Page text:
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Starch pp 239–290Cite as

Starch Degradation

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Abstract

Degradation of starch (and of glycogen as well) converts carbohydrates accumulated as metabolically inert storage products back into forms that are usable for various biosynthetic and catabolic routes. Starch and glycogen share their basic biochemistry, but distinct physicochemical and enzymatic differences exist. Structural (dis)similarities of hydroinsoluble starch and hydrosoluble glycogen are briefly discussed. Various types of starch-degrading enzymes and their mode of action are presented. Features frequently observed in starch-degrading enzymes, such as carbohydrate-binding modules and secondary binding sites, are discussed including kinetic implications. Approaches to identify proteins functional in vivo starch degradation and their limitations are discussed. Three types of in vivo starch degradation are distinguished: degradation of transitory starch, mobilization of reserve starch in dead tissue, and that in living cells. Most of the current biochemical knowledge of starch degradation relates to mobilisation of transitory starch. We discuss this process in the context of cellular organisation and location/distribution of starch granules within the cell. Transitory starch degradation is initiated at the granule surface and includes local transitions from a hydroinsoluble ordered to a soluble state. Transition is facilitated by iterating cycles of phosphorylating and dephosphorylating reactions that act on starch-related glucosyl residues. In the stroma, four main products are synthesised by highly interconnected paths and are then exported into the cytosol. Plastidial transporters and cytosolic downstream processes are presented which link starch degradation to biosynthetic or degradative routes all originating from the cytosol. Finally, current views on plastidial transitory starch degradation as controlled by the cytosol are discussed.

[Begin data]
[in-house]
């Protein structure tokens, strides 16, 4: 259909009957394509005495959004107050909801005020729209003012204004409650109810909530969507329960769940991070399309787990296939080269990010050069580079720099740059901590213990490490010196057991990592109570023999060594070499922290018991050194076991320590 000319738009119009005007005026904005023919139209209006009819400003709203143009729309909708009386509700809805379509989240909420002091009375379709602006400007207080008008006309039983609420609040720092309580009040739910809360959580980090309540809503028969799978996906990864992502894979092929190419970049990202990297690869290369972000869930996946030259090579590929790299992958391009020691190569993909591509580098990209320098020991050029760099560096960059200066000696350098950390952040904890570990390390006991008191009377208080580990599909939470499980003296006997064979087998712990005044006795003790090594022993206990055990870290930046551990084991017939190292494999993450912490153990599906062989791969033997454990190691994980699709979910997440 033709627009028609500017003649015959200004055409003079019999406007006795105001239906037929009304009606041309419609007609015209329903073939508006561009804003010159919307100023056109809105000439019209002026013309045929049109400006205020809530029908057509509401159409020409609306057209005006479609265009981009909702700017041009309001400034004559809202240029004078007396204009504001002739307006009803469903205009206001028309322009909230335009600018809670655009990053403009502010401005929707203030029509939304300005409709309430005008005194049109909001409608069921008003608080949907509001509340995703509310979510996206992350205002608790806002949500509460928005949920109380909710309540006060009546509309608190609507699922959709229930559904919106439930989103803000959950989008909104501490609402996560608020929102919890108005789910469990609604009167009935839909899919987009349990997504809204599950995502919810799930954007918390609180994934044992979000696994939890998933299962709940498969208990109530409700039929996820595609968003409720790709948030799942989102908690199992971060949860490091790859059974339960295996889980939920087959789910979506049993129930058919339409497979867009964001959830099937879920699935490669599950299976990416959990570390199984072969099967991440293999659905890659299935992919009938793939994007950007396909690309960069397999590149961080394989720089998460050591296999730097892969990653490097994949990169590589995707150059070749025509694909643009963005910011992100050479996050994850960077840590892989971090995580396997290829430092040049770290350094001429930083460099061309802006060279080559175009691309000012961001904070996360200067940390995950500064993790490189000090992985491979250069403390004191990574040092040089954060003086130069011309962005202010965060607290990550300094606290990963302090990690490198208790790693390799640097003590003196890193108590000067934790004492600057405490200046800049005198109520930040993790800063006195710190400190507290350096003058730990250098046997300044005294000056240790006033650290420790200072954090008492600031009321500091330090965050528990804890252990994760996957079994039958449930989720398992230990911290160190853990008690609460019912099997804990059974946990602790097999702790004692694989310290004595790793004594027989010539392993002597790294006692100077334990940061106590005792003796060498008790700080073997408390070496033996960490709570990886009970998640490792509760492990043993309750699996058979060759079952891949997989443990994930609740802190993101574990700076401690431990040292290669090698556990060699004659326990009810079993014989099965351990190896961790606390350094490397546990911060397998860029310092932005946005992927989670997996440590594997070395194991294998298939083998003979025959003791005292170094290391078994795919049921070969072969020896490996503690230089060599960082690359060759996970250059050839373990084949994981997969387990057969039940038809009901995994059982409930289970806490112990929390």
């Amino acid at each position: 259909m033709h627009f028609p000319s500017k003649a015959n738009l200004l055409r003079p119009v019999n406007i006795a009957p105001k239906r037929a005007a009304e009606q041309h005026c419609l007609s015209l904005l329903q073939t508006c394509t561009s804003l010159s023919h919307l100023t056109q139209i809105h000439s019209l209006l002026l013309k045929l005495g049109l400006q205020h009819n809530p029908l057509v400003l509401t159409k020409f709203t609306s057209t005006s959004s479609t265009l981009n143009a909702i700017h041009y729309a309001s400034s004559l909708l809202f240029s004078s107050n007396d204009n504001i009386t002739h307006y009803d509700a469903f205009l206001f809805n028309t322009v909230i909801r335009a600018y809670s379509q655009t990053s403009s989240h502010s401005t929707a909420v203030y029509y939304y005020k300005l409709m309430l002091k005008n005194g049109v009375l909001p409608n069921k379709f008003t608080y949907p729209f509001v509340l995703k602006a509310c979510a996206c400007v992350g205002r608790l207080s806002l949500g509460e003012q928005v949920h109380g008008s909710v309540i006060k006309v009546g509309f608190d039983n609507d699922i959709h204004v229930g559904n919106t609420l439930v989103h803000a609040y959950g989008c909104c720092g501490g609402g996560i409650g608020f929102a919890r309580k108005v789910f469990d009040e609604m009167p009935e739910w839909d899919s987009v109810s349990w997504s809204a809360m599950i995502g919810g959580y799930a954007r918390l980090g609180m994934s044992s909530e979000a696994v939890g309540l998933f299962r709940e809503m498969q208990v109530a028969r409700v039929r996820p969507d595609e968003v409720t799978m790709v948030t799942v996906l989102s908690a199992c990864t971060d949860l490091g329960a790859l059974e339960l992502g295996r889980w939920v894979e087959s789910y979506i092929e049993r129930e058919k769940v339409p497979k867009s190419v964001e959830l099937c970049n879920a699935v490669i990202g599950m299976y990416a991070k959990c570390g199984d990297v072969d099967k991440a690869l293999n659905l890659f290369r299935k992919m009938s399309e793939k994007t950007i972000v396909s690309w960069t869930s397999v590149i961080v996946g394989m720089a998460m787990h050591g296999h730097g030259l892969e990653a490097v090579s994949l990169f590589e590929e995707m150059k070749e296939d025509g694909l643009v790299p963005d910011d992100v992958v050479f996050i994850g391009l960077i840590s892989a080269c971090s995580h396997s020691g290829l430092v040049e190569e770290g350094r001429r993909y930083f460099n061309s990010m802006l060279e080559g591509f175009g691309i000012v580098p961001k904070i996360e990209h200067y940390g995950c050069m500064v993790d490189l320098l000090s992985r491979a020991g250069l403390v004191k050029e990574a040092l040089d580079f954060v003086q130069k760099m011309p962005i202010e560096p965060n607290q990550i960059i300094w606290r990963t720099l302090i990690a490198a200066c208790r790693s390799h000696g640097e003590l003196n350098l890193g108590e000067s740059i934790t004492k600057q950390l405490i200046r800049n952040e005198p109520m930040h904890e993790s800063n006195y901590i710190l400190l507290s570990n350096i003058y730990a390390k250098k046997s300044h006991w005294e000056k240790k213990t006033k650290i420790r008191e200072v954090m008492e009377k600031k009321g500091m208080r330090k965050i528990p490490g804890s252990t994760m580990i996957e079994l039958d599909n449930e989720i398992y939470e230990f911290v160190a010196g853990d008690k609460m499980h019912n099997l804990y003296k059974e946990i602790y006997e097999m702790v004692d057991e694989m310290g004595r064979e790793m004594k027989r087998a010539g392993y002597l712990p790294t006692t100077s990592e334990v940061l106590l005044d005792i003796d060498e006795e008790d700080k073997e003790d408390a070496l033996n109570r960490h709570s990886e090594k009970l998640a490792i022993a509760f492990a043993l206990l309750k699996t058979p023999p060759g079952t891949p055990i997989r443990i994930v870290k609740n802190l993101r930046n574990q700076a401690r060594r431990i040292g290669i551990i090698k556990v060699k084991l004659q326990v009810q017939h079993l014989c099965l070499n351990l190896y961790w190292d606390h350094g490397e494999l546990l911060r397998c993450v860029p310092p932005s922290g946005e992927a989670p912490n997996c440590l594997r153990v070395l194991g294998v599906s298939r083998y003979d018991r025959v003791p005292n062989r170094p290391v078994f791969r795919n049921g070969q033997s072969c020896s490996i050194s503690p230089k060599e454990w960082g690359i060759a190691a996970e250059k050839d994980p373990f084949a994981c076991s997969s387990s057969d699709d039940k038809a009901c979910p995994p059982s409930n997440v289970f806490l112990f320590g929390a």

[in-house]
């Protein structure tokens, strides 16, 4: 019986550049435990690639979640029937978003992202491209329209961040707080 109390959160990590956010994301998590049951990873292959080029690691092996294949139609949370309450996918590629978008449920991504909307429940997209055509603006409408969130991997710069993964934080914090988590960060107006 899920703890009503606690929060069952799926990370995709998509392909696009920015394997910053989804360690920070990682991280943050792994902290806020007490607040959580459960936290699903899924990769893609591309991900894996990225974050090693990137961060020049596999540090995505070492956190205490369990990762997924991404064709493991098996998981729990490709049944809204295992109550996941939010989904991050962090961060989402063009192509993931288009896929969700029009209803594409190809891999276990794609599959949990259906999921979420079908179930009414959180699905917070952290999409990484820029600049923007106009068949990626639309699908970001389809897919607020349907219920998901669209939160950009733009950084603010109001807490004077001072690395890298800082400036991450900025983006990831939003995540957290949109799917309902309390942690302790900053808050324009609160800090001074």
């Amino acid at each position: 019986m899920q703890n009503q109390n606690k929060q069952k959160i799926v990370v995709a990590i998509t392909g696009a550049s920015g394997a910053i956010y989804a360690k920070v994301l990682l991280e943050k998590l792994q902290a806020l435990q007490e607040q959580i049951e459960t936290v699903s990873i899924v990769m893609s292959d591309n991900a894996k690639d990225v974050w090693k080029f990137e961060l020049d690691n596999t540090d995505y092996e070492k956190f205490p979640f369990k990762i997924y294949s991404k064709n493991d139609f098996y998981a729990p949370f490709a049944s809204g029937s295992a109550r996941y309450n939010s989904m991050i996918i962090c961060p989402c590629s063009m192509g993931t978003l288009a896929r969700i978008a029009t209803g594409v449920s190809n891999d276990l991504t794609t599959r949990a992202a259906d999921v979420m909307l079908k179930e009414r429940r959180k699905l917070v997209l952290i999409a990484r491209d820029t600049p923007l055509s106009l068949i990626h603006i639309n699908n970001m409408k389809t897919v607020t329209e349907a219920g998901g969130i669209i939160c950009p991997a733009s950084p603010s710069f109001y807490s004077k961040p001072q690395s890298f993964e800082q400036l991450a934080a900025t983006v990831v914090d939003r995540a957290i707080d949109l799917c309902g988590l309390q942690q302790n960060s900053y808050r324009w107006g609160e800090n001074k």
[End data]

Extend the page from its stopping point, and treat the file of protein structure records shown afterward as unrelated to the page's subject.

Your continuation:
Keywords

  • Amylose
  • Amylopectin
  • Glycogen
  • Carbohydrate-active enzymes
  • Carbohydrate-binding module (CBM)
  • Reserve starch
  • Secondary binding site (SBS)
  • Starch degradation
  • Starch modification
  • Transitory starch

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  • DOI: 10.1007/978-4-431-55495-0_7
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Fig. 7.1
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Fig. 7.5

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Acknowledgements

JS gratefully acknowledges a postdoctoral fellowship from the Deutsche Forschungsgemeinschaft (DFG). MS thanks the Max Planck Institute of Molecular Plant Physiology (Potsdam, Germany) and the University of Guelph (Canada) for providing unlimited access to the library.

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Smirnova, J., Fernie, A.R., Steup, M. (2015). Starch Degradation. In: Nakamura, Y. (eds) Starch. Springer, Tokyo. https://doi.org/10.1007/978-4-431-55495-0_7

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